Epic cycling tour comes to North America

Tour d’Afrique Ltd., the adventure travel company that organizes some of the best cycling tours on the planet, has announced the latest addition to their catalog, and this time they’re bringing their magic to North America. This new ride is aptly named The North American Epic, and when it launches next May, it will cover nearly 5000 miles, stretching from the Pacific Coast of California to the Atlantic Coast of Canada’s Newfoundland.

The North American Epic gets underway on May 29th from San Francisco, and immediately proceeds south along the Pacific Coast, before the riders turn east, heading into the desert. From there it’s on to the Grand Canyon, and the Four Corners of Utah, Arizona, Colorado, and New Mexico, before tackling the Rocky Mountains themselves. The tour continues into the American Heartland, taking the legendary Route 66 east across Missouri and Illinois, then turning northward toward Michigan and the Great Lakes region, before finally crossing the border into Canada. Cycling through Toronto, Ottawa, Montreal, and Quebec, before proceeding up the scenic St. Lawrence Sea Way, the riders will experience plenty of Canadian hospitality before the ride finally comes to an end in St. Johns, Newfoundland on the 28th of August.

This three month long cycling tour features 76 days in the saddle, along with 16 rest days, and costs $9950 for the complete ride. But as with all their tours, Tour d’Afrique Ltd. offers cyclists various options for riding shorter sub-sections of the entire route. In the case of this tour, there are five shorter segments that can be ridden in any combination as well, allowing those with time constraints to take part in this great new tour too.

And for adventure cyclists looking for something a bit more exotic, check out the company’s 44 day ride along the Silk Road or their 80 day tour of South America. But for something really adventurous, go for the flagship ride, the Tour d’Afrique, which is 120 days in length and runs from Cairo to Cape Town.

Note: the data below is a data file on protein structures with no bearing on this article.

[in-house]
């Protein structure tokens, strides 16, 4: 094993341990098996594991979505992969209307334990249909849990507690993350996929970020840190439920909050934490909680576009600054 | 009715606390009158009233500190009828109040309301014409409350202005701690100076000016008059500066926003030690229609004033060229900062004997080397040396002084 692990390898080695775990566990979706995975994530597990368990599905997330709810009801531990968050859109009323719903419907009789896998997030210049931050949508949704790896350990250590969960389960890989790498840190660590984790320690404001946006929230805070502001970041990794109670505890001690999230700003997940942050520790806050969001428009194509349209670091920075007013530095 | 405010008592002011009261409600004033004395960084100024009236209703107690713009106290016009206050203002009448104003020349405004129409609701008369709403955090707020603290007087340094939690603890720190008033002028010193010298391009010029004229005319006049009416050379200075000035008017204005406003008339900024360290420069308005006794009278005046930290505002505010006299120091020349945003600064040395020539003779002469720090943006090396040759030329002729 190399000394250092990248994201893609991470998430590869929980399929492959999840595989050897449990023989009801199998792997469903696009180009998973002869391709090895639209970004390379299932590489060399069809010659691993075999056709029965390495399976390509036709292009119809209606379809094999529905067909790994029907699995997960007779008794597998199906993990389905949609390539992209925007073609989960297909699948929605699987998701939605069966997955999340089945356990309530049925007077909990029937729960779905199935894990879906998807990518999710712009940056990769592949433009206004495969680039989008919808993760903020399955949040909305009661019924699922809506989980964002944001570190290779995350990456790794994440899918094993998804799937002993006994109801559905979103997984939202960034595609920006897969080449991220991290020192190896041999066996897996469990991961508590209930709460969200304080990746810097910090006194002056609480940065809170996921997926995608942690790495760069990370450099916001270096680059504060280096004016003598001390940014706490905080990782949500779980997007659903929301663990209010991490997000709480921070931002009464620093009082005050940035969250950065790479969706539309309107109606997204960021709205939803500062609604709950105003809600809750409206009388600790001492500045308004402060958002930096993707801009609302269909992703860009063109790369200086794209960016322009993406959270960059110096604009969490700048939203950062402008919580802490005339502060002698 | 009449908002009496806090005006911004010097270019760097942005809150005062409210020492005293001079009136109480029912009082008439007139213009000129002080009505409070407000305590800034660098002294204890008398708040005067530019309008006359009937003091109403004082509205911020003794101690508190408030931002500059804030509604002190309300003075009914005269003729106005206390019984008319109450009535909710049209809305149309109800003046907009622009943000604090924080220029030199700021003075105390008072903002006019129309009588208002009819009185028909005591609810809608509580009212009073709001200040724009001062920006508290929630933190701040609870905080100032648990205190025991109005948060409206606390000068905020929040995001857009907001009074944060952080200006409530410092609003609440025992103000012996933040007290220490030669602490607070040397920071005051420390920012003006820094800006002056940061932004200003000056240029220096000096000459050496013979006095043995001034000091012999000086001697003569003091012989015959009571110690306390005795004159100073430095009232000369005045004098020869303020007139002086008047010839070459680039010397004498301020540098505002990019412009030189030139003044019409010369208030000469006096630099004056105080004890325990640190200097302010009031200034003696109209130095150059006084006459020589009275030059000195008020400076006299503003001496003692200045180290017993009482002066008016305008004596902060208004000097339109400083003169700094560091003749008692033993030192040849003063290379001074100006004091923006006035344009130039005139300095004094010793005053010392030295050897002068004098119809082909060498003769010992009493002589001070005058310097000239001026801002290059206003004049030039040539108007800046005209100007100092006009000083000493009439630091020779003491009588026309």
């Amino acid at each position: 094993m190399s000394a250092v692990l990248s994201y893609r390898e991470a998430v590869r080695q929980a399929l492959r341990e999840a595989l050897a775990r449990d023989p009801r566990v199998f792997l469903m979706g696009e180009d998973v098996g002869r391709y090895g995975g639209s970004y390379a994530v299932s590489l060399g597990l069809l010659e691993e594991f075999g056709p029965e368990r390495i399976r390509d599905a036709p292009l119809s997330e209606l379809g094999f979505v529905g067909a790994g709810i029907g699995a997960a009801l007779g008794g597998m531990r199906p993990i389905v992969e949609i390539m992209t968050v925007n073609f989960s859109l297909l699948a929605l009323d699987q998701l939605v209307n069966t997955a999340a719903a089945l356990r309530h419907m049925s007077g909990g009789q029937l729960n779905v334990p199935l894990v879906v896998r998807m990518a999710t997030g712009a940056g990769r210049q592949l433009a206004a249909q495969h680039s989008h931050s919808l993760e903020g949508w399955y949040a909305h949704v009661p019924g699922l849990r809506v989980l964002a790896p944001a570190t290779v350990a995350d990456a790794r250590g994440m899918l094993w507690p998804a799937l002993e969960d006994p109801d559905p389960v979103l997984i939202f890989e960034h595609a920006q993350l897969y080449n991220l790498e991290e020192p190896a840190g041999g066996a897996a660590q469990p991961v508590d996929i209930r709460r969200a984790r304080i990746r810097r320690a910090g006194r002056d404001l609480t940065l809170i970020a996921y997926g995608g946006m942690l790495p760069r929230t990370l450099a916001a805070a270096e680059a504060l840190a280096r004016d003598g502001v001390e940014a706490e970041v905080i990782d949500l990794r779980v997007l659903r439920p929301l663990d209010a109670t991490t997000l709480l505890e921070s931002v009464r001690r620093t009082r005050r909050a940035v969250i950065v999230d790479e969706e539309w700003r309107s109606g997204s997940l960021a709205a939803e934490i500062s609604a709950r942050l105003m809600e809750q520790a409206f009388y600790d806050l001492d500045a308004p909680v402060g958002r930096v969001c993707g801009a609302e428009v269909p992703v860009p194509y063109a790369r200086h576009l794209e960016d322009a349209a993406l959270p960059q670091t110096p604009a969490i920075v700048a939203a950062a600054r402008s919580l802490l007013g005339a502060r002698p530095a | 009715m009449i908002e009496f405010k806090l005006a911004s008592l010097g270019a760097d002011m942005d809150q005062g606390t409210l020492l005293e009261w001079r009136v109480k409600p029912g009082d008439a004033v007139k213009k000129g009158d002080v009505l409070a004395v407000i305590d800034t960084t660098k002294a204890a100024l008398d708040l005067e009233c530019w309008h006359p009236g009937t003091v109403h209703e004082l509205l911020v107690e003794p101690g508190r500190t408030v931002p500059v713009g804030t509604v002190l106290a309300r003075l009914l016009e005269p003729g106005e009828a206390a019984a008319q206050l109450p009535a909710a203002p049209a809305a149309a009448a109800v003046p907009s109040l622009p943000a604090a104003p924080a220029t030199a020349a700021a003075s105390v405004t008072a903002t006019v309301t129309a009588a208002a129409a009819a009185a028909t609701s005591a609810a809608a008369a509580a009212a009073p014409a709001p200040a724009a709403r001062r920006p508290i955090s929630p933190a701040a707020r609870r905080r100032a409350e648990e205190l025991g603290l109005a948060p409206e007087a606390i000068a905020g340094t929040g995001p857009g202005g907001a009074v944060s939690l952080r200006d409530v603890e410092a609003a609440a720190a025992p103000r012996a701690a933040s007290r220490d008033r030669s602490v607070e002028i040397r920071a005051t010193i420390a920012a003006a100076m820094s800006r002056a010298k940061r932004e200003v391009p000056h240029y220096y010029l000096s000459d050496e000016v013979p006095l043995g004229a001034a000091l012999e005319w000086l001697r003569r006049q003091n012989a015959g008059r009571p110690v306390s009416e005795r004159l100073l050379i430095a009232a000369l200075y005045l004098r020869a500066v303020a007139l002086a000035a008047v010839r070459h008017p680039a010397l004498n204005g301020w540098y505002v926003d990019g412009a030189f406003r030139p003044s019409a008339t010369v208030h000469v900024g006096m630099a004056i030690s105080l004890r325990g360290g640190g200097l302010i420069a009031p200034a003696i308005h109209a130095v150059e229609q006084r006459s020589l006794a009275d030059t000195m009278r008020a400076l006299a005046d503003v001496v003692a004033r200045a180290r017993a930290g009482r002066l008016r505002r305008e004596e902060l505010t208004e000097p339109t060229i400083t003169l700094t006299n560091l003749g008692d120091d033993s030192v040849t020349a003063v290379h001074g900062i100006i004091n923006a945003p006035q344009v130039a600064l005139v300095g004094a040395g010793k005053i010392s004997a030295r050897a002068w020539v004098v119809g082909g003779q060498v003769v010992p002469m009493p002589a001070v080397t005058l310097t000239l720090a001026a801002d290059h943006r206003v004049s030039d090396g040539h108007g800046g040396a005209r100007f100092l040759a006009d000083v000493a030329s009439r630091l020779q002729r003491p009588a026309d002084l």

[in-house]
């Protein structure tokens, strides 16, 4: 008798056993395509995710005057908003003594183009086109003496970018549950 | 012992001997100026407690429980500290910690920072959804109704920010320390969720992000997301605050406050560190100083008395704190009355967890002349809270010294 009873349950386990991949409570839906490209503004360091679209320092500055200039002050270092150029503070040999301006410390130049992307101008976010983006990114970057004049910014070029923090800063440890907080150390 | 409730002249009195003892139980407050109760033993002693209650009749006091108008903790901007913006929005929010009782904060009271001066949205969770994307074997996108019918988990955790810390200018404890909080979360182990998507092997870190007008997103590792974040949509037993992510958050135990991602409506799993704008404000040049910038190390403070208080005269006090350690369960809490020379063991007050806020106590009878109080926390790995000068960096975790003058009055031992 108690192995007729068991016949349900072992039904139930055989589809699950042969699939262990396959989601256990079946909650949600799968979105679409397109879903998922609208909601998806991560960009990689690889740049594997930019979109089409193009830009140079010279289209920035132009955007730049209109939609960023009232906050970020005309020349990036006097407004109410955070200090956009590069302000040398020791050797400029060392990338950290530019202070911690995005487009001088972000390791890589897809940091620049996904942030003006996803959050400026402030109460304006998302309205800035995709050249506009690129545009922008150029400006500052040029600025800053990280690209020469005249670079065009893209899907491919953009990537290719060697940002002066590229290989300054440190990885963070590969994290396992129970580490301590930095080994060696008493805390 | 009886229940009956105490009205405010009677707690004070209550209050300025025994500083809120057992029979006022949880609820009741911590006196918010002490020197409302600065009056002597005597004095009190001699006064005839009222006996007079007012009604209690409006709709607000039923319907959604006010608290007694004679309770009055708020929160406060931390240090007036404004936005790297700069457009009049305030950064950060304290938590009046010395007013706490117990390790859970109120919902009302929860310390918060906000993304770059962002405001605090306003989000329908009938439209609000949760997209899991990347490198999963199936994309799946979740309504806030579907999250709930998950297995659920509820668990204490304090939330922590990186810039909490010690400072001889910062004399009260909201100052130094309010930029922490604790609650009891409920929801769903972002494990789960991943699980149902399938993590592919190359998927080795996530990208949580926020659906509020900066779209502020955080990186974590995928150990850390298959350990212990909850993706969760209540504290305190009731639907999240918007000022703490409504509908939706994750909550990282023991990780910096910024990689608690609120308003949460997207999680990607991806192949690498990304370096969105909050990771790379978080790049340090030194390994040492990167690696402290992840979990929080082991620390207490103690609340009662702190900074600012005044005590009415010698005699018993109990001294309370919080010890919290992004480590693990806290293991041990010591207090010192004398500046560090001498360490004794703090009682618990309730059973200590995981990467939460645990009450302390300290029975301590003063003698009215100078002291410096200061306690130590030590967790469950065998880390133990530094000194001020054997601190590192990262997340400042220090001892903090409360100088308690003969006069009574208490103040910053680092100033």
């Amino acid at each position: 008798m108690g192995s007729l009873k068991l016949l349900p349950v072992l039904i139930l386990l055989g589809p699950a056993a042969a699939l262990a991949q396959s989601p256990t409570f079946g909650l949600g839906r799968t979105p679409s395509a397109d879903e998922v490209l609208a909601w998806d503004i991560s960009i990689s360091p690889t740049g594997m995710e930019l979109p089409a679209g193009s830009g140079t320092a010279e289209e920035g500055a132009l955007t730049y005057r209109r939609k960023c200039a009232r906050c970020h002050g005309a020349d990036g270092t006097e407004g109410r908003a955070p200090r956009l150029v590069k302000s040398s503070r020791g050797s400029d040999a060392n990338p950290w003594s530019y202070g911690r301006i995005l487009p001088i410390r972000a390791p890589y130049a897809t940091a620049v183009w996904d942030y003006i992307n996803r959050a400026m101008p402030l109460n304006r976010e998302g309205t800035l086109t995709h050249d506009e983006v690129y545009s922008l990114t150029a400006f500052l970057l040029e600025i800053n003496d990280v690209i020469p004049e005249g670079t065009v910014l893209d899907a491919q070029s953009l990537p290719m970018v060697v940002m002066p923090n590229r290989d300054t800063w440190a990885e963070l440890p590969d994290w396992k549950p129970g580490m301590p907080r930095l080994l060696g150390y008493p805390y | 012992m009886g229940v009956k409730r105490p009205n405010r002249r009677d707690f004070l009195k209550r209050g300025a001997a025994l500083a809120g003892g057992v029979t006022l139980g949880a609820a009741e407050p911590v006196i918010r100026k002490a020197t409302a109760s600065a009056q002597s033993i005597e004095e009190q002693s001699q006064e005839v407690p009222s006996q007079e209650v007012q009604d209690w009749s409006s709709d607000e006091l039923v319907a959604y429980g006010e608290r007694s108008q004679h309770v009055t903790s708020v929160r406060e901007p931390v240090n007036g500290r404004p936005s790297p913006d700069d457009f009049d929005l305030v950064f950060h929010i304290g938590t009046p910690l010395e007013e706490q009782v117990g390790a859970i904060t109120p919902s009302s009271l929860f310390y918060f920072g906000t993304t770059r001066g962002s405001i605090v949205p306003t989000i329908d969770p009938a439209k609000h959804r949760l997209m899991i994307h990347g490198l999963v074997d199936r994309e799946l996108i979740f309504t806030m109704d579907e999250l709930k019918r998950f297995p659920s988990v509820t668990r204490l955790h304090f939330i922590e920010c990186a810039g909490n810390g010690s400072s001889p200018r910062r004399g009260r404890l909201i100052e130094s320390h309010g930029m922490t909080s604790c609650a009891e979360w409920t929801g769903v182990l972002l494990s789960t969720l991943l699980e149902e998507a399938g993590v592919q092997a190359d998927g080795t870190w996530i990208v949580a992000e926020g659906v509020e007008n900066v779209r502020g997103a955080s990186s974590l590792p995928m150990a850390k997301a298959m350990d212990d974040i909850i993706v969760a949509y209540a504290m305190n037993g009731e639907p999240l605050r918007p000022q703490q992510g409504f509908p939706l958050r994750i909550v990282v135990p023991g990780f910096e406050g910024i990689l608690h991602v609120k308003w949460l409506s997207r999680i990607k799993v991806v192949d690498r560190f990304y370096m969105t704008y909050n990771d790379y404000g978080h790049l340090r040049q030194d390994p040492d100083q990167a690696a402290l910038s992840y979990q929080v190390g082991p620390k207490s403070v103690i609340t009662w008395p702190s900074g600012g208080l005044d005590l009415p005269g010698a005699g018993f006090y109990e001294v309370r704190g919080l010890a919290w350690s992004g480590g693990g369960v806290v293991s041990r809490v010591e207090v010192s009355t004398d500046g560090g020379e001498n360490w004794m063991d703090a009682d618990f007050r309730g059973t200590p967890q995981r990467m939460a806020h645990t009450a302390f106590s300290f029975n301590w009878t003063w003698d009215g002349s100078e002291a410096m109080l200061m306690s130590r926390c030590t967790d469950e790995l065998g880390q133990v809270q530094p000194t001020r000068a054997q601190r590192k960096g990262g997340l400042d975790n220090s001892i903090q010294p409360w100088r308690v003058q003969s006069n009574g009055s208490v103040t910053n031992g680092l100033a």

[Photo credit: Tour d’Afrique Ltd.]

United just can’t win with Canadian singer

Canadian singer-songwriter Dave Carroll flew United again, and it just didn’t work out. Carroll made the headlines when he released a YouTube video explaining his experience with United, which broke his guitar when he changed planes at Chicago’s O’Hare airport.

In his first song, Carroll said he wouldn’t rule out flying United again, specifically, “To save the world, I probably would … but that won’t likely happen.” Well, he did fly United again, simply because he needed a direct flight from Nova Scotia to Denver, and United had the only one available. This time, United didn’t break his guitar, but it did lose his luggage.

When he arrived at Denver International Airport, Carroll learned that his luggage was delayed, and the United employees on hand told him to wait for it. Meanwhile, an airport official told him to leave the baggage claim area. Eventually he yielded — a smart move, since his luggage didn’t arrive until Wednesday. And, yet again, United is in the position of having to investigate a problem associated with quite possibly the nicest wronged customer in the history of the travel business.

Following his original debacle with United, Carroll said he’d create three videos for YouTube. He’s created two so far, in addition to a statement explaining the situation with United and urging people not to be so hard on Ms. Irlweg. All three have been viewed a total of nearly 7 million times.

United has promised to take steps to improve customer service, but this seems to be slow-moving, as evidenced by Carroll’s recent situation. To make matters worse, the word from United’s vice president of customer contact centers, Barbara Higgins, said in an interview with Christopher Elliott, “Our agents are empowered to escalate serious concerns that they hear from our guests. We have since provided them with a better way to do that to ensure we can be more responsive to special situations that arise, while also protecting us from the fraud that we see.”

“Empowered to escalate” — that doesn’t strike me as terribly empowered.